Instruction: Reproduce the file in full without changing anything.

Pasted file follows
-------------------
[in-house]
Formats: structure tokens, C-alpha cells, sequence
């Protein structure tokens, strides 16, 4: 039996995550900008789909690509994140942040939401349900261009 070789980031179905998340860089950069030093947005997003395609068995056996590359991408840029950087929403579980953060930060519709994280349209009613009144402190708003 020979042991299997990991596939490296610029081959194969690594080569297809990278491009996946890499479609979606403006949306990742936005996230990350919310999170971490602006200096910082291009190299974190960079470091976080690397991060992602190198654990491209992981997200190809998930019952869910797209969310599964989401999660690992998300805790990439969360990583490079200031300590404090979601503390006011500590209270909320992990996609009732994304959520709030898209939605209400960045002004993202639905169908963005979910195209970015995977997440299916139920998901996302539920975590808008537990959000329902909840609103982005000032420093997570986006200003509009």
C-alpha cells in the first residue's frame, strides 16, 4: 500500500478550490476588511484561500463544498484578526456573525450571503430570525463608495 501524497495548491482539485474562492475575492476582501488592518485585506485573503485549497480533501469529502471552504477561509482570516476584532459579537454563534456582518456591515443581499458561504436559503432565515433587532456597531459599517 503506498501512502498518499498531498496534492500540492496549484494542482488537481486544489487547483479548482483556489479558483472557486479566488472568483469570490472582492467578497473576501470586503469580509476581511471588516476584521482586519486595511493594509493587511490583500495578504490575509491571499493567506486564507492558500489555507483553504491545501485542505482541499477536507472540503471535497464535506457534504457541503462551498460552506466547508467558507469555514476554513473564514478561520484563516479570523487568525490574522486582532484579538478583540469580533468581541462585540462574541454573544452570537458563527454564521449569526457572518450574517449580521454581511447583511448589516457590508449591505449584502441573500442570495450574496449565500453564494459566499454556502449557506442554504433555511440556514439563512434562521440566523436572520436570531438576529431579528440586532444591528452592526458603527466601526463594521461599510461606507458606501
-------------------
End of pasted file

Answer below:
[in-house]
Formats: structure tokens, C-alpha cells, sequence
């Protein structure tokens, strides 16, 4: 039996995550900008789909690509994140942040939401349900261009 070789980031179905998340860089950069030093947005997003395609068995056996590359991408840029950087929403579980953060930060519709994280349209009613009144402190708003 020979042991299997990991596939490296610029081959194969690594080569297809990278491009996946890499479609979606403006949306990742936005996230990350919310999170971490602006200096910082291009190299974190960079470091976080690397991060992602190198654990491209992981997200190809998930019952869910797209969310599964989401999660690992998300805790990439969360990583490079200031300590404090979601503390006011500590209270909320992990996609009732994304959520709030898209939605209400960045002004993202639905169908963005979910195209970015995977997440299916139920998901996302539920975590808008537990959000329902909840609103982005000032420093997570986006200003509009």
C-alpha cells in the first residue's frame, strides 16, 4: 500500500478550490476588511484561500463544498484578526456573525450571503430570525463608495 501524497495548491482539485474562492475575492476582501488592518485585506485573503485549497480533501469529502471552504477561509482570516476584532459579537454563534456582518456591515443581499458561504436559503432565515433587532456597531459599517 503506498501512502498518499498531498496534492500540492496549484494542482488537481486544489487547483479548482483556489479558483472557486479566488472568483469570490472582492467578497473576501470586503469580509476581511471588516476584521482586519486595511493594509493587511490583500495578504490575509491571499493567506486564507492558500489555507483553504491545501485542505482541499477536507472540503471535497464535506457534504457541503462551498460552506466547508467558507469555514476554513473564514478561520484563516479570523487568525490574522486582532484579538478583540469580533468581541462585540462574541454573544452570537458563527454564521449569526457572518450574517449580521454581511447583511448589516457590508449591505449584502441573500442570495450574496449565500453564494459566499454556502449557506442554504433555511440556514439563512434562521440566523436572520436570531438576529431579528440586532444591528452592526458603527466601526463594521461599510461606507458606501